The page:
But a 3.$899 APS-C flagship would not suit the entry-level full frame camera market, which is the mainstream and even mid-range full frame camera market. These full-frame cameras, like the Sony Alpha 7R V and Alpha 7 IV, offer higher image quality as well as decent continuous shooting and autofocus functions. At this point it's clear what most people would choose. So what if you had a 24 million pixel sensor like the IMX571, which is in the 4th generation?$499 full-frame Alpha 9 II is turned into an APS-C version? The result would be a camera with just 10 million pixels and a price of 1.$399. Would you buy them? In reality, there isn't enough demand in the consumer market for a low-resolution APS-C camera for 1.$399, which has high-speed autofocus and burst shooting capabilities. It would also be a challenge to set the price at 3.$899 to increase. Hence we have the CMOS sensor used in the a6700 - a 3.76 micron pixel pitch adopted from the a7R5's IMX455 (a similar sensor with a different name, IMX584). As a result we have the FX30 and the a6700. So why doesn't Sony release a 40MP APS-C camera? Sony is not Fujifilm, and there is no reason to stick to APS-C for image quality.

A6700 - Sony's integration of resources

Sony a6700 is positioned as a "better a6x00" rather than a traditional APS-C flagship. It also can't compete with the FX30 in the professional video market.

Eine kurze Diskussion über die Sony A6700 Kamera

A6700 is not a traditional high-speed APS-C flagship, and many of its decisions become clear from this perspective. It's not intended to be a high-speed mini camera, so it doesn't offer the massive buffer capacity or 1/8000s shutter speed and 1/250s sync speed typically found on APS-C flagships. Of course, since it's not intended to be perceived as a small, high-speed machine, it also lacks features like CFexpress for quick card release. To do this, it adopts the IBIS and the mechanical locking components from the a6600. It cannot compete with the FX30 in the professional video market and is therefore not designed for heavy-duty use with robust heat dissipation, dual card slots and full-size HDMI.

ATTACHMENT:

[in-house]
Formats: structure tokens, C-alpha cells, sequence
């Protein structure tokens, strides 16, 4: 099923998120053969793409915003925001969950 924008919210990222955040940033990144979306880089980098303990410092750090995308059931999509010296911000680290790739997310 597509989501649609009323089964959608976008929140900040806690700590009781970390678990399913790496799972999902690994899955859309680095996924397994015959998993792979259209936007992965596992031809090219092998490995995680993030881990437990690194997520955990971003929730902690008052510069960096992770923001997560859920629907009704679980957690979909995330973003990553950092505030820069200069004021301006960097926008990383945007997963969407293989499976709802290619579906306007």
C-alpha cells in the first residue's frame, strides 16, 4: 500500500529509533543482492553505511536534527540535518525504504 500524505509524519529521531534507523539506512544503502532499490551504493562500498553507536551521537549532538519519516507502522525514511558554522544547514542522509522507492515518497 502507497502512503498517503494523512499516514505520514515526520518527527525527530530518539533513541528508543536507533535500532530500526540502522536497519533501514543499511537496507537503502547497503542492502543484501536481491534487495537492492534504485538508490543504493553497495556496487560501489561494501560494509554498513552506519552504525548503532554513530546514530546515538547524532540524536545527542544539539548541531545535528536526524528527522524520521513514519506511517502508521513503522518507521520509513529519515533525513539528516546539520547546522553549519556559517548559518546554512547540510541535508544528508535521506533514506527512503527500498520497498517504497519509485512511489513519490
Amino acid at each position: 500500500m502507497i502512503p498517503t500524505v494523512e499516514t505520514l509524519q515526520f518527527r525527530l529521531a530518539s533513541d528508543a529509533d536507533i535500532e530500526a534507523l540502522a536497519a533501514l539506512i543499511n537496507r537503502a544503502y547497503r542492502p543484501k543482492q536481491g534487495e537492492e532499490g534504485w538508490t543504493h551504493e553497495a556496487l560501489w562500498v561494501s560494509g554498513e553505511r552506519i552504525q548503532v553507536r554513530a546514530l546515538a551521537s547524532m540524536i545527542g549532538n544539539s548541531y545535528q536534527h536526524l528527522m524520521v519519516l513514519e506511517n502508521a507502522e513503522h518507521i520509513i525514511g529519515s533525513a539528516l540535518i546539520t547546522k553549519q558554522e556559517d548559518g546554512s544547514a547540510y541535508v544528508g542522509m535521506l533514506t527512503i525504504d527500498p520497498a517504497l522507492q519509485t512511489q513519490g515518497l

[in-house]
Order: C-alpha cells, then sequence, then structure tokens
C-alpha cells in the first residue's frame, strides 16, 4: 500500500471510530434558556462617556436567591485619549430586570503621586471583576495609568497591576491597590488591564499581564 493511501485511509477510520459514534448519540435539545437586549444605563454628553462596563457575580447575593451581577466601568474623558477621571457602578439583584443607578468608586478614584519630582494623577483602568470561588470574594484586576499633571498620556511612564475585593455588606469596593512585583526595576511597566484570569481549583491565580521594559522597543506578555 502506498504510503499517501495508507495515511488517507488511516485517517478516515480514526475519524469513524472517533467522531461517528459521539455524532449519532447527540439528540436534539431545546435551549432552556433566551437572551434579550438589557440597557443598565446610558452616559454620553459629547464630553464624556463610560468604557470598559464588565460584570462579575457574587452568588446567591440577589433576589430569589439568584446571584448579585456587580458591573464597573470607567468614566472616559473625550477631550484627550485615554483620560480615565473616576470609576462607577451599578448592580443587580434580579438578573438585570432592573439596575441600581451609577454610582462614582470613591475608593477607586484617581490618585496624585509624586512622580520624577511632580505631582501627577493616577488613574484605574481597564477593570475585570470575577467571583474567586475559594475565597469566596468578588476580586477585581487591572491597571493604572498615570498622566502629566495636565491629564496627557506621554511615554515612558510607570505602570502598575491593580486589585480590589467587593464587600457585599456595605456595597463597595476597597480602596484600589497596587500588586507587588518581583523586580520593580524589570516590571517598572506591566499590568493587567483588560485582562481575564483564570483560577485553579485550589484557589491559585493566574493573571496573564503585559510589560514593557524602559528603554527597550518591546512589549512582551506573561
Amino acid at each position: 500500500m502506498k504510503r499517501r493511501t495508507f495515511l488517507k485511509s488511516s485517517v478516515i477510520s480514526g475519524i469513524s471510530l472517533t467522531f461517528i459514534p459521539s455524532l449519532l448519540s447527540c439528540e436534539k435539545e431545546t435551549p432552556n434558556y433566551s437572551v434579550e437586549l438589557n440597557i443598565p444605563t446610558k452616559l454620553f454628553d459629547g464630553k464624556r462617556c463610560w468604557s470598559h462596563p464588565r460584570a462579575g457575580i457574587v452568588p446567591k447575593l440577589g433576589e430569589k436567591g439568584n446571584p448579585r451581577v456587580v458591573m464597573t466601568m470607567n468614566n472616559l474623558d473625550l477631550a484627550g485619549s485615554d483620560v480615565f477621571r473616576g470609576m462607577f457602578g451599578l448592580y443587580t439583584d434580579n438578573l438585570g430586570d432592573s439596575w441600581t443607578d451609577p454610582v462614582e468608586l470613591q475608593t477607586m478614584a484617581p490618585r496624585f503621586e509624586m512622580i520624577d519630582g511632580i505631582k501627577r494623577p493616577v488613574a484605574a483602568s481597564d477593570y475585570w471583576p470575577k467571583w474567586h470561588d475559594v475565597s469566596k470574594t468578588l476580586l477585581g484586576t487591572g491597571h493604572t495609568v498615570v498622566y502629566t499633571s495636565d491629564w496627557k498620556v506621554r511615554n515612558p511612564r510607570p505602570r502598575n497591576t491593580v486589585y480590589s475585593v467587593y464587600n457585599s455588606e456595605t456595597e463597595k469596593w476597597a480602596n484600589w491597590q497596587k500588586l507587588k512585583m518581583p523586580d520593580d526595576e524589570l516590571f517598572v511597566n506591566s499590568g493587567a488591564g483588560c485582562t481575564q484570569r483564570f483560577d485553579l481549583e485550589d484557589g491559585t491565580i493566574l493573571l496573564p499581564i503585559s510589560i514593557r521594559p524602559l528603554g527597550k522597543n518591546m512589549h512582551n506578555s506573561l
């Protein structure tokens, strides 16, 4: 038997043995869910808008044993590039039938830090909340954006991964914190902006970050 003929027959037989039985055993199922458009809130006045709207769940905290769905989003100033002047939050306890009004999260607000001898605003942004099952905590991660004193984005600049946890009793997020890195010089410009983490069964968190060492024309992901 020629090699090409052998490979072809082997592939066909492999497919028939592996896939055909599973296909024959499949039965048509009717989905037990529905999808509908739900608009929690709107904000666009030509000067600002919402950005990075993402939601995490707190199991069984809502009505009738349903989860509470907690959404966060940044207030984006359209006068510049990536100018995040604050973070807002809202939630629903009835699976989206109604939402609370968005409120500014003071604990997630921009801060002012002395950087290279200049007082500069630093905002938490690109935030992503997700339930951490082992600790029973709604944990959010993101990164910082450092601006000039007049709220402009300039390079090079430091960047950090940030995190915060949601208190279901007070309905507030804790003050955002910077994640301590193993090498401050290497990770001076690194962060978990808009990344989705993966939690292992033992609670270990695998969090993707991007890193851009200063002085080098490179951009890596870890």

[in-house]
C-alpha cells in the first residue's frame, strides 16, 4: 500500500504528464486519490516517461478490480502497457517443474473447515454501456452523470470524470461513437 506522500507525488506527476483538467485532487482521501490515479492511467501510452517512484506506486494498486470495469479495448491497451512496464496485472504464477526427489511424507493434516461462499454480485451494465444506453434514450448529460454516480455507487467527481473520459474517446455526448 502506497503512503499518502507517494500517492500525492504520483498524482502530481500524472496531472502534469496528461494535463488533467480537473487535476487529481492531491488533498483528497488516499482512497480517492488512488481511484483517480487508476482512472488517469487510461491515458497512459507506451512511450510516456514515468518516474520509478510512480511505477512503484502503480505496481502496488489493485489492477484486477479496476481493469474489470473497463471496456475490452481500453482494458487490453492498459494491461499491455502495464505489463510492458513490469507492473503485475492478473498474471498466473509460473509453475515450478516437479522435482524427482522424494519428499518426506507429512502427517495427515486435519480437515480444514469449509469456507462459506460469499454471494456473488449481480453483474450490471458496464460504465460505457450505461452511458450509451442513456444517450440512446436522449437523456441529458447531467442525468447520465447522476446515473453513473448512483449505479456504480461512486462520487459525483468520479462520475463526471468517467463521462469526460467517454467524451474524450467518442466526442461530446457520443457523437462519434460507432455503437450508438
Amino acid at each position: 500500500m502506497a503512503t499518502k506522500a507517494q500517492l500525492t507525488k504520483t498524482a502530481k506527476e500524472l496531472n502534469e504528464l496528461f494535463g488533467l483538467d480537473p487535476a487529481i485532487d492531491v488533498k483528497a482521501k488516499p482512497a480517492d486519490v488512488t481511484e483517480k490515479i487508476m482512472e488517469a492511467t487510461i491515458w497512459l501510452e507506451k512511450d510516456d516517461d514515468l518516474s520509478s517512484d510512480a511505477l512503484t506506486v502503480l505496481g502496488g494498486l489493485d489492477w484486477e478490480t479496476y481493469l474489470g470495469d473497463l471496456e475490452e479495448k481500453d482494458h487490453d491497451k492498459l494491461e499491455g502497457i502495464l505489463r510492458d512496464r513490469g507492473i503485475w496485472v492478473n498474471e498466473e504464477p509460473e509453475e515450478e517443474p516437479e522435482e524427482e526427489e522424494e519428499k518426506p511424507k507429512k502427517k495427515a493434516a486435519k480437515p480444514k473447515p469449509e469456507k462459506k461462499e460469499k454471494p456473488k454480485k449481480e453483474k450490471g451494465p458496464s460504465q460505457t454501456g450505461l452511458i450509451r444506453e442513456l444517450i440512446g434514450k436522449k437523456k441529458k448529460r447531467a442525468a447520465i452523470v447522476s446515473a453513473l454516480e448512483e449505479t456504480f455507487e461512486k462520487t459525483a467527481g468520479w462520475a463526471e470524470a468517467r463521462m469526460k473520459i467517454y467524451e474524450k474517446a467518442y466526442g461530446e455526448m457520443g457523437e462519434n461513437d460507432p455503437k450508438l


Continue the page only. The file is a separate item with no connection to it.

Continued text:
Eine kurze Diskussion über die Sony A6700 Kamera

The two card slots were also omitted. However, to make it significantly better than the a6600, it adopts modern features such as the a7R5's AI-based autofocus detection, the a7R5's handgrip design, and the a7M4's dual dial configuration. This helps to avoid internal competition.

Eine kurze Diskussion über die Sony A6700 Kamera

Is the Sony a6700 good or not?

If you expect it to be a high-speed APS-C flagship, it is not for you. However, if you want a camera that's fun to use, the Sony a6700 is a good choice. It has all the necessary features and its autofocus performance is probably comparable to the a7RV, although it may struggle in complex environments. It offers uncut 4K60p videos, and while 4K120p recording is also possible, these require some cropping. To sum up, this camera offers enough flexibility and meets the needs of enthusiasts who want to play with all the features.

Eine kurze Diskussion über die Sony A6700 Kamera

However, if you plan on taking photos professionally, you may need to consider other equipment. For photography, the best choice would be the Sony a7M4, which offers features like flash sync, control, and EVF. For video recording, the Sony FX30 would be an ideal choice, which has features such as heat dissipation, two card slots and mounting points.

With its excellent range of lenses, the a6700 remains one of the most recommended high-end APS-C models. It is particularly suitable for enthusiasts with a certain budget and ambitions who can move up from entry-level cameras. Purchasing a Sony a6700 with Sigma's APS-C zoom trio or Sony's G-series APS-C lenses would cost around $2.000 US dollars, which is still cheaper than the a7RV case.